None of these nominees hail from a best picture nominee. Conventional wisdom suggests the award is Natalie Portman’s to lose for Jackie — she’s won twice before at the Globes, once more than at the Oscars — but her film doesn’t connect with non-Americans in the way it does with Americans, plus nobody is more popular with the HFPA than Adams. This is her seventh nom in a decade, and she’s won twice, even for Big Eyes!
SHOULD WIN: Ryan Gosling, La La Land
The competition here is pretty thin. Essentially by process of elimination it boils down to Gosling, the only actor in this category who's in a first-rate film and does everything that's asked of him — sing, dance and pull his weight in a contemporary love story — very effectively.
WILL WIN: Ryan Gosling, La La Land
This could break any number of ways. Jonah Hill (War Dogs) and Colin Farrell (The Lobster) represent the sole noms for their films, so they're not winning. That leaves three extremely handsome and charming fellows from best picture nominees: Ryan Reynolds (Deadpool), Hugh Grant (Florence) and Gosling. Edge to the guy from the movie they loved the most.
SHOULD WIN: Emma Stone, La La Land
The performance in this category I enjoyed the most was Hailee Steinfeld's funny and affecting turn in The Edge of Seventeen, but I'm not sure I can really call it the best. My vote would go to Stone, whose winning turn was a key element in the overall chemistry that made La La Land jell so well.
WILL WIN: Emma Stone, La La Land
It would be a stunner if any of this category’s nominees not named Stone — either the veterans, Annette Bening (20th Century Women) and Meryl Streep (Florence), or the young guns, Lily Collins (Rules Don’t Apply) and Hailee Steinfeld (The Edge of Seventeen) — manage to beat La La Land’s leading lady, who acts, sings and dances onscreen, and charms and moves viewers, as well as any of them. It’s her moment.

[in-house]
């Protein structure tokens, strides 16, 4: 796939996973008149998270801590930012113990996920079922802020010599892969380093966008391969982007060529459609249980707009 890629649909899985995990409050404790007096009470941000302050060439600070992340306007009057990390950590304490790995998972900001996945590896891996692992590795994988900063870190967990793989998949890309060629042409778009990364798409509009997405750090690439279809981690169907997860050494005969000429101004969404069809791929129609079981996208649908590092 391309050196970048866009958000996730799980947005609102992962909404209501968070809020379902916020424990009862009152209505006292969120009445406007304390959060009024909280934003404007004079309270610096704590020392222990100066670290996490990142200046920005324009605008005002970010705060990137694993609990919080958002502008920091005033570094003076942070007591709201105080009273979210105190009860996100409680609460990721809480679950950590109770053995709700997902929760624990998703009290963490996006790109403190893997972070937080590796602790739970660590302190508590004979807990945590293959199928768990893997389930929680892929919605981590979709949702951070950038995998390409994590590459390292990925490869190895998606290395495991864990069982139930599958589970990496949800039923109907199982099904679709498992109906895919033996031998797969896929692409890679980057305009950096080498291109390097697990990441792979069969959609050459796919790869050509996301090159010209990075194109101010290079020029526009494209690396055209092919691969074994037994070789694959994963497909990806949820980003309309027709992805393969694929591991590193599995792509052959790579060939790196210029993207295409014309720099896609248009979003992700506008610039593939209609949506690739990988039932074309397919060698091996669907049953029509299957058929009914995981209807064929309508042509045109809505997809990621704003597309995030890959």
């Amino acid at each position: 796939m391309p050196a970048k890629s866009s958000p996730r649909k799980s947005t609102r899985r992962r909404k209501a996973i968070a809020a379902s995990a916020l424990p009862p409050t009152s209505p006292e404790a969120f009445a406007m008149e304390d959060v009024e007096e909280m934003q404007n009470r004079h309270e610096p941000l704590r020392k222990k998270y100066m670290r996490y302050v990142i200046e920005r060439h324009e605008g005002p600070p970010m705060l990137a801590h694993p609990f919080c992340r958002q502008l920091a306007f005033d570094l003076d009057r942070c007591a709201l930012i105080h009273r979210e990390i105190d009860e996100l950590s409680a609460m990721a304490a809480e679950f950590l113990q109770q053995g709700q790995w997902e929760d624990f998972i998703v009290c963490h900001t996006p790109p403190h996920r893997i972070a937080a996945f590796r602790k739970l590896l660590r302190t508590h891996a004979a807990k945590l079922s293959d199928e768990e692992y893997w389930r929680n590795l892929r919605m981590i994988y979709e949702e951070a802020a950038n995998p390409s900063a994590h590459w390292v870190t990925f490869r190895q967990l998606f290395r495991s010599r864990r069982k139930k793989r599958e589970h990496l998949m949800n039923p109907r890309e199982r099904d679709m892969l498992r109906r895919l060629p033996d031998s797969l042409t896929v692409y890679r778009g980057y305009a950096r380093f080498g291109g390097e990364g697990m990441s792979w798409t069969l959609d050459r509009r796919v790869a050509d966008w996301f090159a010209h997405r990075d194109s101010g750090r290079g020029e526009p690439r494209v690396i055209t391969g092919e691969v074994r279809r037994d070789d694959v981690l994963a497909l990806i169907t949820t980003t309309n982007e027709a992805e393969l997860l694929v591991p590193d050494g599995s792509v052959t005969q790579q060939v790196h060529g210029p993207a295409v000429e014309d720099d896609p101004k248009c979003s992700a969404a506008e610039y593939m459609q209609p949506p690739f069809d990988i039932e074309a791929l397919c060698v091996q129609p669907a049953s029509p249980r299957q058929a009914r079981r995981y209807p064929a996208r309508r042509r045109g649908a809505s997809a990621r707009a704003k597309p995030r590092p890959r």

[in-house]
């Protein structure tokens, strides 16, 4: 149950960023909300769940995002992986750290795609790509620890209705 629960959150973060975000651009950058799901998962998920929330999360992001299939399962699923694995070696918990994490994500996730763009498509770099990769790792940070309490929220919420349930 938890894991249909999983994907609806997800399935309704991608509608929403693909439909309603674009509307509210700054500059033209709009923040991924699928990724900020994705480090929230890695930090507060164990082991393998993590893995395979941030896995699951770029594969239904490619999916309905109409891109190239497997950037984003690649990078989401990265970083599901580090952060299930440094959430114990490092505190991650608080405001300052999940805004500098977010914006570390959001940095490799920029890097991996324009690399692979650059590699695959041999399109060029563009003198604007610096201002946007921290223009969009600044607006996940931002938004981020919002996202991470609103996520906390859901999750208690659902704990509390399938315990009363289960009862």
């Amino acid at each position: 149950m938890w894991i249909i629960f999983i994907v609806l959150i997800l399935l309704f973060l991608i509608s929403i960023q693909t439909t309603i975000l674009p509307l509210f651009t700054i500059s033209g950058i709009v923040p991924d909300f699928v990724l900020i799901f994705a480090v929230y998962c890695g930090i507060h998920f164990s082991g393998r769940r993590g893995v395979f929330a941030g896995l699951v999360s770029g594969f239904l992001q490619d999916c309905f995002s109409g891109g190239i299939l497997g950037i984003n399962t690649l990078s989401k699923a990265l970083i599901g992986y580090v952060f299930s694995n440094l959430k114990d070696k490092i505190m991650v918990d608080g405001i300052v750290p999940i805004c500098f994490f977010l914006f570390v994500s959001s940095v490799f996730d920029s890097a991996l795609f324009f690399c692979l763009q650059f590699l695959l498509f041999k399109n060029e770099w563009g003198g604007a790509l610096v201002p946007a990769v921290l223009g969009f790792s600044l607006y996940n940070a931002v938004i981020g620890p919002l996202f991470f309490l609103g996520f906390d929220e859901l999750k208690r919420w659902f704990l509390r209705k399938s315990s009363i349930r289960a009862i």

SHOULD WIN: Mahershala Ali, Moonlight
While Jeff Bridges provides constant pleasure masticating his tasty dialogue in Hell or High Water, the standout in this category is unquestionably Ali in Moonlight, a film that provided this fine actor with a long-awaited seize-the-day opportunity, which he maximized in a way that put him indelibly on the map.
WILL WIN: Dev Patel, Lion
The win for Florence Foster Jenkins’ Simon Helberg and Nocturnal Animals’ Aaron Taylor-Johnson truly was just getting nominated. Most prizes in this category have gone to either Moonlight’s Mahershala Ali or Hell or High Water’s Jeff Bridges. But my hunch is that this category will go, in an upset, to Lion’s representative. He’s excellent — plus the HFPA and Lion distributor Harvey Weinstein go back a long way and, as many in the HFPA see it, they’ve got to take care of him somewhere. This category seems as logical a place as any.
SHOULD WIN: Naomie Harris, Moonlight
This is a strong field in which convincing cases could be made for all the contenders except for Nicole Kidman. But for me the choice comes down to Harris and Michelle Williams. Both are terrific, but the ferocity and unexpected notes of Harris' performance as the crack-addled mother in Moonlight gives her the slight edge.
WILL WIN: Viola Davis, Fences
Williams (Manchester by the Sea) isn't winning for 11 minutes of screen time, nor is Octavia Spencer (Hidden Figures) for providing one part of a three-piece puzzle. Lion's Kidman could surprise — she's been nominated 11 times in 25 years and won three times before — but this feels like a race between Harris and Davis. Davis has paid more dues, as an actress and as a friend of the HFPA, and while it's a bit disconcerting that she lost all four prior noms — two for films and two for How to Get Away with Murder — this feels like her moment (particularly with Paramount and Scott Rudin providing considerable wind beneath her wings).